Pittsburgh Dem Mayor: No, you can't protest outside my house

There’s something in this story about chickens coming home to roost, but I just can’t put my finger on it yet.

In Pittsburgh, Pennsylvania, the protests (and associated rioting from time to time) haven’t let up. In fact, following the arrest of one protest leader over the weekend, they’ve only increased in volume. As long as the demonstrations remained in the downtown area, both Mayor Bill Peduto and many of the police seemed content to let the situation play out. But Peduto’s attitude took a decided turn toward the less tolerant side when the protests moved to a new location. The site in question would be the Mayor’s own front yard. And that was clearly a bridge too far for him. (CBS Pittsburgh)

These days, it seems Pittsburgh Mayor Bill Peduto can’t please anyone — certainly not the protesters who made a ruckus outside his house in Point Breeze all night. Even though he’s condemned it, they blame the mayor for the arrest of 25-year-old Matthew Cartier, who was whisked away in an unmarked van on Saturday…

The mayor was not home last night when protesters beat on drums, blew in horns and chanted disdain, and he as not in his office today. But in a statement, he said while he supports free speech, he indicated arrests will be warranted if actions like this happen again.

Thus far, police have allowed demonstrators unfettered access to city streets without permits, but even the ACLU says police are within their rights to make arrests if protesters create disturbances or block vital streets and intersections and refuse to disperse.

I was going to call this a case of NIMBYism, but the noisy mob was technically in Peduto’s front yard. This is looking like a case of selective enforcement, isn’t it? In any event, the Mayor said the protesters had “crossed a line.” I can only assume he meant his own property line.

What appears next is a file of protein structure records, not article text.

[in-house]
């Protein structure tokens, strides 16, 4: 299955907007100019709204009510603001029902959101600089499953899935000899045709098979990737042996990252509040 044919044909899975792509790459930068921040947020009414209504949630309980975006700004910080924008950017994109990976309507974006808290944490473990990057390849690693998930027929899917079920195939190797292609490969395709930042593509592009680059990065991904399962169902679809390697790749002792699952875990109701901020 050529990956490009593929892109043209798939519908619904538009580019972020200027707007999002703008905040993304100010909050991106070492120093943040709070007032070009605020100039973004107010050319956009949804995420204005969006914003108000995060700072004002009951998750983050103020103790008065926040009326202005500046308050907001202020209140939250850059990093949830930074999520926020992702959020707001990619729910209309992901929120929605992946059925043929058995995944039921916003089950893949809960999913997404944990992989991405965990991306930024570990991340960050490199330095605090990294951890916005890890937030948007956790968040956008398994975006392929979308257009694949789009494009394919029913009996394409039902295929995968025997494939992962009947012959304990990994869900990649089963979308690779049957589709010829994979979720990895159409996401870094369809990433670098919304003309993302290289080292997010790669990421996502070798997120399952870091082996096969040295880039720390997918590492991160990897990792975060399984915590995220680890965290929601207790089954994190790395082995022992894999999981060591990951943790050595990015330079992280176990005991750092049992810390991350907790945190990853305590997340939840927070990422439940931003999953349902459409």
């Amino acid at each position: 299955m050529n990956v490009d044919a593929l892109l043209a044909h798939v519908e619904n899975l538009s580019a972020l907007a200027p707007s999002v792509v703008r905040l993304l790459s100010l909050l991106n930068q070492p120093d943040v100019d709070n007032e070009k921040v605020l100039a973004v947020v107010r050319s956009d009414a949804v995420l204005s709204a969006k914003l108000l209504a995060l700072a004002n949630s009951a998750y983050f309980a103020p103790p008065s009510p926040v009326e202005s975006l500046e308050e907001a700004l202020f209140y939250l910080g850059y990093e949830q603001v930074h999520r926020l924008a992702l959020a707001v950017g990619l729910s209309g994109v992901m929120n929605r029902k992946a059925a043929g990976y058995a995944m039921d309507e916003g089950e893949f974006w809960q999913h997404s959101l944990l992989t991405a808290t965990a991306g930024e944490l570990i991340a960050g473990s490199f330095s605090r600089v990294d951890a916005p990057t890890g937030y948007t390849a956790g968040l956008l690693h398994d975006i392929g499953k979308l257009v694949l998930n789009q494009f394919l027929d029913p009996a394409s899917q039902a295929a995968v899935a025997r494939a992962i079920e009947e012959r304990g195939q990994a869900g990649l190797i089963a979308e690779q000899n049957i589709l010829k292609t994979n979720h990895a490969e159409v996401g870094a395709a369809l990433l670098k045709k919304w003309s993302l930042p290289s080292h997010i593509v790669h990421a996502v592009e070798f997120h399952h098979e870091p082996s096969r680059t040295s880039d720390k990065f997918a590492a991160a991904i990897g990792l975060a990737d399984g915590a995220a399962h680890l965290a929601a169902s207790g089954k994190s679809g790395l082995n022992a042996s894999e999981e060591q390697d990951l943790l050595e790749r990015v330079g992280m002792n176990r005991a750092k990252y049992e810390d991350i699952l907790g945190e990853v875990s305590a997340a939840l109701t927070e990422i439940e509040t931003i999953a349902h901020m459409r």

If you happen to be a shop owner in the downtown area, you may not get any help from law enforcement if the protesters are smashing your windows and looting your store. But if you’re the Mayor, a line of cops will show up at your house, declare an “unlawful assembly” and threaten to start hauling people in.

The mayor was not home last night when protesters beat on drums, blew in horns and chanted disdain, and he as not in his office today. But in a statement, he said while he supports free speech, he indicated arrests will be warranted if actions like this happen again.

The demonstrators have said they are protesting because they feel the mayor has not taken the Black Lives Matter movement seriously. The demonstration comes after a protester was arrested by plainclothes officers and put into an unmarked white van.

It’s not clear how much longer the police will continue to show up and protect Mayor Peduto’s front yard, however. The local FOP president recently predicted that there will be hundreds of retirement from the Pittsburgh PD this fall. 268 officers will become eligible for early retirement in October and most of them are citing the Mayor’s ongoing comments criticizing their handling of the riots as the main motivating factor. They also blame the city’s District Attorney, who has been equally sympathetic to the mob and not so much to the PD. The FOP president went on to say that the Mayor’s negative attitude is further inflaming the community against the police, placing them at greater risk.

Perhaps these latest incidents will work to the benefit of the citizens of Pittsburgh. Now that the Mayor’s family has had a taste of this mayhem literally at their front door, he might wind up being a bit more sympathetic to the law-abiding members of his city who remain at risk. We can only hope.